Pity the Self-Middle Aged

Susan Hahn

Lying in the body is the self, lying
to everyone that it’s great—bloated
insomniac homunculus—rolling
in the ruins of the layered
skin and spin of fat, sneaking
tidbits at night from self-
help books beside itself
for help—a quick fix to grasp
a little rest, find its spirit path
a Hindu Vedic written in Sanskrit

would be nice—
far away from all craving,
the itch of carbohydrate scratch,
of want and hypothesis.
The refrigerator is packed
with cuts of cold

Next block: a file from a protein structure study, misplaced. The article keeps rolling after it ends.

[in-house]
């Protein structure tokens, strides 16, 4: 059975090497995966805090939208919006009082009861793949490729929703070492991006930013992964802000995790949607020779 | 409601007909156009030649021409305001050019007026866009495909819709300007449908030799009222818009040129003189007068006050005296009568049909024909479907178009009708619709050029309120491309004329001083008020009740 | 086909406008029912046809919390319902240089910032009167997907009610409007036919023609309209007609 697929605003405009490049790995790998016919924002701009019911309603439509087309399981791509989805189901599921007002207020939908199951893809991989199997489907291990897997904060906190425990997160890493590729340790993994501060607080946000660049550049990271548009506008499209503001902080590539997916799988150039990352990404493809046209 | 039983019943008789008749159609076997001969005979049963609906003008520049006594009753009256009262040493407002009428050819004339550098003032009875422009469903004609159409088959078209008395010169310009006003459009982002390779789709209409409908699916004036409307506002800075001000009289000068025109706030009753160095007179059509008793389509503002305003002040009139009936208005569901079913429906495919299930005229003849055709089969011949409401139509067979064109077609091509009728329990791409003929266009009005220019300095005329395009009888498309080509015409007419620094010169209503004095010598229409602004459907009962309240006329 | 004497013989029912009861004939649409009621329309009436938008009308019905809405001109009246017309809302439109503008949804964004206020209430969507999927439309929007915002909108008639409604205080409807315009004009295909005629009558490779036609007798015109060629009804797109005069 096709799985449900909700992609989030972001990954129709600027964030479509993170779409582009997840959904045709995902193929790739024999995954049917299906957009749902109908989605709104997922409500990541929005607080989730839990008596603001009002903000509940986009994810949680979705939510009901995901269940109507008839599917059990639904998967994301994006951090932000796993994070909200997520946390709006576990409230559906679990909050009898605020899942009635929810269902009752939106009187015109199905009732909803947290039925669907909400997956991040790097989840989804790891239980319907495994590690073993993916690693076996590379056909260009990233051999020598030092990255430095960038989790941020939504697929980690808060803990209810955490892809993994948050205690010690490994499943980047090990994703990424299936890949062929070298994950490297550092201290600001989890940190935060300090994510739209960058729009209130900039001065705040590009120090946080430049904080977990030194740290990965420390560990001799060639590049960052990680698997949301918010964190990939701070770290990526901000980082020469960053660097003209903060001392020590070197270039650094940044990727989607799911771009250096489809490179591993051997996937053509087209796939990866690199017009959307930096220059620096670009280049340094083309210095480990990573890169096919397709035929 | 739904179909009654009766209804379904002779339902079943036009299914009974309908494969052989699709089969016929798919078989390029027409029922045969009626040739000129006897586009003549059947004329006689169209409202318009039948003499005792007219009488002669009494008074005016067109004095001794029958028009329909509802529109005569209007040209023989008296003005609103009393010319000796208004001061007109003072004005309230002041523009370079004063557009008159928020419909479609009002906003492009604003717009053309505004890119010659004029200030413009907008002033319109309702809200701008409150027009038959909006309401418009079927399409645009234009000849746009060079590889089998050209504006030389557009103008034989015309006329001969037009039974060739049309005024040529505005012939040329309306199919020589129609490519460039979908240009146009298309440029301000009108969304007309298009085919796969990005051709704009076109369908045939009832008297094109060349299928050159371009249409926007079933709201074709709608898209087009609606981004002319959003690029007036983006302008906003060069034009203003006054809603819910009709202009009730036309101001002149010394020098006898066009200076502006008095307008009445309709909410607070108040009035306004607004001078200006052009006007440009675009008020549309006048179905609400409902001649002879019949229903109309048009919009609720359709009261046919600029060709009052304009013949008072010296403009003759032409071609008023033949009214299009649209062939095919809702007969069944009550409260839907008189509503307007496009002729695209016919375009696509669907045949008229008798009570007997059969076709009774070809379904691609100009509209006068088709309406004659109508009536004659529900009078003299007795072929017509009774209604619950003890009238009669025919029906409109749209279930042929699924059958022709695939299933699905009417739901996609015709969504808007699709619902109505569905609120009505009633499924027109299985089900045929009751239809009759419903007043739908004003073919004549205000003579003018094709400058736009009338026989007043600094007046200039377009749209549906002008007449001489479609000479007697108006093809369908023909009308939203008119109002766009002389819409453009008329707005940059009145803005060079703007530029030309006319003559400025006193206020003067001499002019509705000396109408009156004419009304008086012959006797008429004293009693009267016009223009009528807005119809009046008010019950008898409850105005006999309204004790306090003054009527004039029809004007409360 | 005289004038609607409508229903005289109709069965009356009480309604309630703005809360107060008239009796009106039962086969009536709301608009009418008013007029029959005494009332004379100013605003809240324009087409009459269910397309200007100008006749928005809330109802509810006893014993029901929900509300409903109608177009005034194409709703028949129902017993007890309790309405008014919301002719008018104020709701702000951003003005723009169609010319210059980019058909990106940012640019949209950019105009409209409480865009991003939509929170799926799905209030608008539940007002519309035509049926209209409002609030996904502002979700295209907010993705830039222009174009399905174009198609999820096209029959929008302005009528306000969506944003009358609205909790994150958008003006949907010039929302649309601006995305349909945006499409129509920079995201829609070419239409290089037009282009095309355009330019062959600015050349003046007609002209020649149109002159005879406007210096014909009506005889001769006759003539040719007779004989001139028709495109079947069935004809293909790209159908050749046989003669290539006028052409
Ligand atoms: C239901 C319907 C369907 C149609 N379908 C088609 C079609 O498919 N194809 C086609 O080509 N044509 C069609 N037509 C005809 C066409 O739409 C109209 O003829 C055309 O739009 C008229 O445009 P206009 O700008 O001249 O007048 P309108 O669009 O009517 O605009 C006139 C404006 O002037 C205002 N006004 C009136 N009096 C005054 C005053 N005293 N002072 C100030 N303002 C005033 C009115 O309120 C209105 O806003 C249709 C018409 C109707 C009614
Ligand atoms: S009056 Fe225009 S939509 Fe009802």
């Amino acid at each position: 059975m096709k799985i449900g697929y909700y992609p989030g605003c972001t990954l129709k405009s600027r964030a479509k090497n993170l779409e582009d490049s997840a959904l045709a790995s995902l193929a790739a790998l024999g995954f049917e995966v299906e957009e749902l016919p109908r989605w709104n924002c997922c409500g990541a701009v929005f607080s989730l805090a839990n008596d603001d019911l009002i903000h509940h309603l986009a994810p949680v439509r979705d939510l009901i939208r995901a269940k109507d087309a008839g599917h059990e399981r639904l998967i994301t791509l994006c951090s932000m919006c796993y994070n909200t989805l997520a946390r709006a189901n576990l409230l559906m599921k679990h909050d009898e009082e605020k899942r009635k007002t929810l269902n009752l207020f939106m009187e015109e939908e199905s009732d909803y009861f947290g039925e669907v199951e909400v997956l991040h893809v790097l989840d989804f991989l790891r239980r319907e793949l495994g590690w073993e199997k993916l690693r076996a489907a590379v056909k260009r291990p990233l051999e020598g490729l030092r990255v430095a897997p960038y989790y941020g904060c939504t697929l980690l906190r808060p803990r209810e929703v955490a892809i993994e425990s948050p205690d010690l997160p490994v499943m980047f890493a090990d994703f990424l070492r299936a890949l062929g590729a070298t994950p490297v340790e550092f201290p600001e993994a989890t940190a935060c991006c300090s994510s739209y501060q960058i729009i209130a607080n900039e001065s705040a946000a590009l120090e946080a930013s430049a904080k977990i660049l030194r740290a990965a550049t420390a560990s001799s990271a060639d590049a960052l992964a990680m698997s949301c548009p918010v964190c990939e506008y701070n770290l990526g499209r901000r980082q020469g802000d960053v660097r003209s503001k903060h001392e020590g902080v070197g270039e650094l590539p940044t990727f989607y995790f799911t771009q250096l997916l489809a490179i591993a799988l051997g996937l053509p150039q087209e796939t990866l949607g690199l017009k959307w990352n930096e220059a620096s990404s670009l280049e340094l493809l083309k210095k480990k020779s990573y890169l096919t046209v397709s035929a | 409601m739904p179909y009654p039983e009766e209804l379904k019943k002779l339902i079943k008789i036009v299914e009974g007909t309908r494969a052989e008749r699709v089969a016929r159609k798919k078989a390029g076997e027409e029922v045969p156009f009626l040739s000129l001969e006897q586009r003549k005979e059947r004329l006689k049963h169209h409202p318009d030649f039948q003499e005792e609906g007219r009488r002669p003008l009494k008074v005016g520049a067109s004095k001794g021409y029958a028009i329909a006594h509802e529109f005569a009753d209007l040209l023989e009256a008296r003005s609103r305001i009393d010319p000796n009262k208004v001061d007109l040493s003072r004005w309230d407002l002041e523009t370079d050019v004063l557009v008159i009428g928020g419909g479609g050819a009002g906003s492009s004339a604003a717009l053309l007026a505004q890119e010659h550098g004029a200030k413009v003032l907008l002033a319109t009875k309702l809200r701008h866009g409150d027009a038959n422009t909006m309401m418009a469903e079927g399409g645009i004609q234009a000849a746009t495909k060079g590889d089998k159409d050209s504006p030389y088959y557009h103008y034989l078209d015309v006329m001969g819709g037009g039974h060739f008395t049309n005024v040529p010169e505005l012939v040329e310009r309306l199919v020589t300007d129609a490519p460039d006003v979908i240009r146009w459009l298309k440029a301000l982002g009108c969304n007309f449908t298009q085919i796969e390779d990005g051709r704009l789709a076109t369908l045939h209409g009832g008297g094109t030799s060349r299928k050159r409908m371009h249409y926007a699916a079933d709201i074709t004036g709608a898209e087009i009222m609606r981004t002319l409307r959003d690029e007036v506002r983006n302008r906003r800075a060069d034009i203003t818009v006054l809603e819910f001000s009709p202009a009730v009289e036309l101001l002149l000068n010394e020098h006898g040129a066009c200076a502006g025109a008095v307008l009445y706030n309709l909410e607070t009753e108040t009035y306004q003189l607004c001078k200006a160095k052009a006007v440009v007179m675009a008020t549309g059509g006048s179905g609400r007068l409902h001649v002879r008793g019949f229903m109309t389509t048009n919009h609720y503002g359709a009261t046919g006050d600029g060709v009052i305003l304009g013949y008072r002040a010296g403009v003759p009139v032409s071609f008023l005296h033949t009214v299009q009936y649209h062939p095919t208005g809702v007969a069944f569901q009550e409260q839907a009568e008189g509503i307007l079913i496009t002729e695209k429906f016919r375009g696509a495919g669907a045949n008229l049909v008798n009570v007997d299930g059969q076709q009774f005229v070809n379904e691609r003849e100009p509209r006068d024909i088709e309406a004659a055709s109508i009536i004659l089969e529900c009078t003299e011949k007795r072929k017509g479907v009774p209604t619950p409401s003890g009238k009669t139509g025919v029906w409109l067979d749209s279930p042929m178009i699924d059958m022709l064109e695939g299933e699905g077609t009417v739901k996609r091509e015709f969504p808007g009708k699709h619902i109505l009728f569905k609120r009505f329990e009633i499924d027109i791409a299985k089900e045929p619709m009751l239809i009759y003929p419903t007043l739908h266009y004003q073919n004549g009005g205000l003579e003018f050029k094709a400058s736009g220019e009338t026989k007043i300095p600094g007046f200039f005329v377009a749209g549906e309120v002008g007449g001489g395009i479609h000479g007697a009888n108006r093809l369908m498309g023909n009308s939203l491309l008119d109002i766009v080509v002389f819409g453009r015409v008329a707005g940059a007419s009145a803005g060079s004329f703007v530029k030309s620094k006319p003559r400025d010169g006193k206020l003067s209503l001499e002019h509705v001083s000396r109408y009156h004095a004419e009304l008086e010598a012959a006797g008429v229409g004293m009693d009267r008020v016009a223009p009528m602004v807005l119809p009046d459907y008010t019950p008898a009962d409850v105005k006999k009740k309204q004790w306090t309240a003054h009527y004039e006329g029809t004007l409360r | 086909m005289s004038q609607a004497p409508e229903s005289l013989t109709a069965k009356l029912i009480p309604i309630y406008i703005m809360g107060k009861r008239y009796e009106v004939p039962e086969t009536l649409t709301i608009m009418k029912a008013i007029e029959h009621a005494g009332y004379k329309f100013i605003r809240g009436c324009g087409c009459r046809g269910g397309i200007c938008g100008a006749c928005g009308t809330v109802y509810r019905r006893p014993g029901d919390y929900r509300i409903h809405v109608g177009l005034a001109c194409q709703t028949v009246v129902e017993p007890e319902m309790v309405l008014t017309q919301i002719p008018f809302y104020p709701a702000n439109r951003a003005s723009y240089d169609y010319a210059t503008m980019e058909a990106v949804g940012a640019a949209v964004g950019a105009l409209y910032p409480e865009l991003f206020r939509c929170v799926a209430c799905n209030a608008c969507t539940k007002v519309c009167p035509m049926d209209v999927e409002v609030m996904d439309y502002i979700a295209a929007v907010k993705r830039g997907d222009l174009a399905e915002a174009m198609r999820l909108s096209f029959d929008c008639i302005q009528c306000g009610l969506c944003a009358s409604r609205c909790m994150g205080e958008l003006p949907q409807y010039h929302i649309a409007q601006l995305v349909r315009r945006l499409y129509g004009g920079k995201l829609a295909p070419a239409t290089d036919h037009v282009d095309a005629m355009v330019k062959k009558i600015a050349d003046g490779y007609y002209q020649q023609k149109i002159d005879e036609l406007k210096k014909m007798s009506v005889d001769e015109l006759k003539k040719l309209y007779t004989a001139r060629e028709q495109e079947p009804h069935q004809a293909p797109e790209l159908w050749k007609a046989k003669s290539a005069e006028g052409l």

hopes that still desire to be grabbed
and heated—stuffed self

with its empty heart, its thickening
waist. Soon the waste of the body will
temporarily rid itself from the weight
of the noisy liar and the lair
of Here Me, Hear Me. The wish:
no more migrations from one birth
to the next—through all hungers of the ages,
to be lifted from such bondage.

 

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